• Information retrieval issues,
  • Disrupted information processing
  • Lack of self-regulation and self-control
  • Psychological tunnel vision not seeing options + fixation on the problem
  • Brain fog
  • Reactivity
  • Metabolic dysfunction and Digestive issues
  • Sleep quality degradation
  • Loss of motivation and drive

There is a lot of overlap in prevention and recovery.

The main difference is in:

  • Intensity
  • Duration
  • Frequency

So for recovery, I’ll also highlight other tools and practices.

Prevention

  1. Sleep
  2. Stress management
  3. Nutrition
  4. Movement
  5. Sunlight
  6. Hydration
  7. Socialization
  8. Breathwork/meditation

1. SLEEP:

  • This is our main recovery mode, without sleep and its proper cycles + REM and Deep ratios the body and brain won’t be able to recover.
  • My own spiral started with chronic sleep deprivation due to the environment and stress.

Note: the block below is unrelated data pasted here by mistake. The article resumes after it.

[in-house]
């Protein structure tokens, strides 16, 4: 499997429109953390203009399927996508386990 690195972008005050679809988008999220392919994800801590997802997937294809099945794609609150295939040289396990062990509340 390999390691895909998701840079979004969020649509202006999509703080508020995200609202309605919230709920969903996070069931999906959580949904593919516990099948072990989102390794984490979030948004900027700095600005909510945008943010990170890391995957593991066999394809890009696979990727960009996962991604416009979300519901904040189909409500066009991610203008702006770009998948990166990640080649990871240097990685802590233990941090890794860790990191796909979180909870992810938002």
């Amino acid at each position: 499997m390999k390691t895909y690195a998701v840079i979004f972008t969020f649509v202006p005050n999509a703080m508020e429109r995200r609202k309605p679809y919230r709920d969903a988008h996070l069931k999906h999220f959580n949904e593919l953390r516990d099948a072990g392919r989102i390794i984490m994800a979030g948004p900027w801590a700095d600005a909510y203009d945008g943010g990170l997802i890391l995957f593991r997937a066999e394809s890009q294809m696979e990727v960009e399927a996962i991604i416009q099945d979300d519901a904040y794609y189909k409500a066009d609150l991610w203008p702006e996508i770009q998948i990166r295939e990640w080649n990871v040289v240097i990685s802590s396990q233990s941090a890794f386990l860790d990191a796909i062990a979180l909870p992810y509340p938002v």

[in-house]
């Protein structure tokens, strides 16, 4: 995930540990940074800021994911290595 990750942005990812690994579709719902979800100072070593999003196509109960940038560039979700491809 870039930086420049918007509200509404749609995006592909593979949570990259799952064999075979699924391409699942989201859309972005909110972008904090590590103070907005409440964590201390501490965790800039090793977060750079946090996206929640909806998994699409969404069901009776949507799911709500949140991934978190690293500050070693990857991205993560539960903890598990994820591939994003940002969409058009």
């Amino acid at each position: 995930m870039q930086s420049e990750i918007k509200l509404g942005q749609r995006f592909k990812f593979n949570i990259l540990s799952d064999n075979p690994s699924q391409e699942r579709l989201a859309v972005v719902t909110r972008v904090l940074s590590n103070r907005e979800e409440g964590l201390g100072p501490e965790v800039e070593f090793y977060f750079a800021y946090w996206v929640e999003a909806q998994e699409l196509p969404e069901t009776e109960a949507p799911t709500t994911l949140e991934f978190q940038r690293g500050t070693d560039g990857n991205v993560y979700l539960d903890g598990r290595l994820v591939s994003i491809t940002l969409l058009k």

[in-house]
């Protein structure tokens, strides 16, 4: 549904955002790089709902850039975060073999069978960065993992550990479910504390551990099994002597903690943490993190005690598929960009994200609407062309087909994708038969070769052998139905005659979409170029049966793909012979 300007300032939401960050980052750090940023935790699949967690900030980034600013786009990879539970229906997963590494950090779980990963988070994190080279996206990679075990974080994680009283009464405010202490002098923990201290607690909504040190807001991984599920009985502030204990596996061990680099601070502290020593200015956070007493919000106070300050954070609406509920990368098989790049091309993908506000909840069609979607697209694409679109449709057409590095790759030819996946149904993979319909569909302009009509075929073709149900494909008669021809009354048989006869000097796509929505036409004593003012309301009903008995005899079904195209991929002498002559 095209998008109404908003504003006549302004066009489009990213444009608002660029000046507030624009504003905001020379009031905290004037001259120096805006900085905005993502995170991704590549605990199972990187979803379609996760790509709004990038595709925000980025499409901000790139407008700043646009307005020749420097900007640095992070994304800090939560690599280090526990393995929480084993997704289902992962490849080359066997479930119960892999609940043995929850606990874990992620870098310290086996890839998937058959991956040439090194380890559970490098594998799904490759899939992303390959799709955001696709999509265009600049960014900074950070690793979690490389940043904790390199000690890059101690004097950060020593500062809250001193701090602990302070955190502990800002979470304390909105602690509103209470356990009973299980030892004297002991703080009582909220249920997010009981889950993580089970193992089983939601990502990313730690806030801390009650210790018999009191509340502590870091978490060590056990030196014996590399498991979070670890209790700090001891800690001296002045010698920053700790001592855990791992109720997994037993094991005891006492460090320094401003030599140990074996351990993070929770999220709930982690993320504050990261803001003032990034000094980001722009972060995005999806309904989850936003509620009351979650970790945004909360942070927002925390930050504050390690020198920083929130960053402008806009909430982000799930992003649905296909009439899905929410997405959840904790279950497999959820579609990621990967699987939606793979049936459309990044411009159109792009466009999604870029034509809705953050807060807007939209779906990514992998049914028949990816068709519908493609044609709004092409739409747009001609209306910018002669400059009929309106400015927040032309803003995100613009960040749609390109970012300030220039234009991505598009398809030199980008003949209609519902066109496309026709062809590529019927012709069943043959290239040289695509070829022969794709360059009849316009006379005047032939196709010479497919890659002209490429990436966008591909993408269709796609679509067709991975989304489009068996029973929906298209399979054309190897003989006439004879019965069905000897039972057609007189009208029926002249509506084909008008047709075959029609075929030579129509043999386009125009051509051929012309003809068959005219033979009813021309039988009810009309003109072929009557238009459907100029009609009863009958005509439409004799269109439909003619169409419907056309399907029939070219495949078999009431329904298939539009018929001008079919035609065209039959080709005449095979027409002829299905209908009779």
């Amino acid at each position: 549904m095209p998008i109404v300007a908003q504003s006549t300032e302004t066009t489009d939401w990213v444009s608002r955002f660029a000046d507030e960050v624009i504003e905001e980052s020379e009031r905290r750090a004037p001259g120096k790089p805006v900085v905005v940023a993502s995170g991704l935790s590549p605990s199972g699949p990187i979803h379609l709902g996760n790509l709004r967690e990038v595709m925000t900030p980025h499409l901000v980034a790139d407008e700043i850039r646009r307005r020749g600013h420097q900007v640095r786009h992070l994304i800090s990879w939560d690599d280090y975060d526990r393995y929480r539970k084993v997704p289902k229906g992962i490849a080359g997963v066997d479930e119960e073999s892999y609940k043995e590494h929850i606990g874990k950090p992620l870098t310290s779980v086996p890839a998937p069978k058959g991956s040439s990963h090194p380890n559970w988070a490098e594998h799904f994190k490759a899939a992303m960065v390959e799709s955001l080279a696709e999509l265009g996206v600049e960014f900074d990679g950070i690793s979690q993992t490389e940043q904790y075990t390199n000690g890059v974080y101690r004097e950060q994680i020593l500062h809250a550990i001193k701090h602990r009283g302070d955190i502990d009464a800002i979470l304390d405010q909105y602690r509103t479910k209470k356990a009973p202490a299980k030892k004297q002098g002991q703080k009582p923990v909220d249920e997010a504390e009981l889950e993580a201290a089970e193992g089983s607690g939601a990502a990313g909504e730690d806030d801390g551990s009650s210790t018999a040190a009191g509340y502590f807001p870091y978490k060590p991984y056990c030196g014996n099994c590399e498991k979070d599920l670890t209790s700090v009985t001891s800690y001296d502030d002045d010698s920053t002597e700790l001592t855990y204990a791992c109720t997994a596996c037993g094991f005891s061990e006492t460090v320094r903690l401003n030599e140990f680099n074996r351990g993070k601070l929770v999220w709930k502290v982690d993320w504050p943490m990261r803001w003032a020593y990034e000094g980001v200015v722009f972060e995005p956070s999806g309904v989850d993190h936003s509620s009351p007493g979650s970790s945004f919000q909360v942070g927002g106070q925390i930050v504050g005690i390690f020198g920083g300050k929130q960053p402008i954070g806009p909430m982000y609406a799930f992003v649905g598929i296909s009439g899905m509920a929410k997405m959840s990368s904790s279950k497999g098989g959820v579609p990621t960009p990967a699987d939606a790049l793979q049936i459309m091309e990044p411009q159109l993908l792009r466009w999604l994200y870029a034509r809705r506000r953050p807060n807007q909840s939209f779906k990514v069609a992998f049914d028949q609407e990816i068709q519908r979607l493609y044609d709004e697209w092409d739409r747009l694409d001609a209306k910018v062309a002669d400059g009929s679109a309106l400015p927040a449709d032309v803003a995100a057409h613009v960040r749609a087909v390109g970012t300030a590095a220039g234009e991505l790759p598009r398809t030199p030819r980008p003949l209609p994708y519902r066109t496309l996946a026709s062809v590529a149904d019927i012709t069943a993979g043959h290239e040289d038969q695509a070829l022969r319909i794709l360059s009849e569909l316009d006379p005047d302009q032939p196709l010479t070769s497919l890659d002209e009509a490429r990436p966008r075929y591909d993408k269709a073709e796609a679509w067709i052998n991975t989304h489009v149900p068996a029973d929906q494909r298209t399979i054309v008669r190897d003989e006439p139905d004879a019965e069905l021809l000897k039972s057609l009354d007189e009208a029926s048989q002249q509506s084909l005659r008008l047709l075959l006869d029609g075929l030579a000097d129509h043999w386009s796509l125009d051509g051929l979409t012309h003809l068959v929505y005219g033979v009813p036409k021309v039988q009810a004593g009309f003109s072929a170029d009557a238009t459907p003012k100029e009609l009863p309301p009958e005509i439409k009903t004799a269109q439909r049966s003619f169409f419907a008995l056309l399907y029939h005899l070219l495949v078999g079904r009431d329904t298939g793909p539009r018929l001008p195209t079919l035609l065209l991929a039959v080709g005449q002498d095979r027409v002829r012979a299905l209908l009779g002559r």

2. STRESS MANAGEMENT:

  • Stress management as a whole is in stress control, raising the baseline and the threshold.
  • Control is largely based on getting the neurobiology back on point through a combination of the elements and tools mentioned.
  • Raising the baseline is essentially improving your stress tolerance.
  • Whereas the threshold is the point where one flips from being able to cope constructively to distress and not being able to cope.
  • Decompression and outlet are a part of this, such as making time for hobbies, activities, and time away from stressors.
  • Alongside addressing the nervous system to increase the stress baseline through cold exposure, heat exposure, and controlled hypoxia (reduced volume breathing).

3. NUTRITION: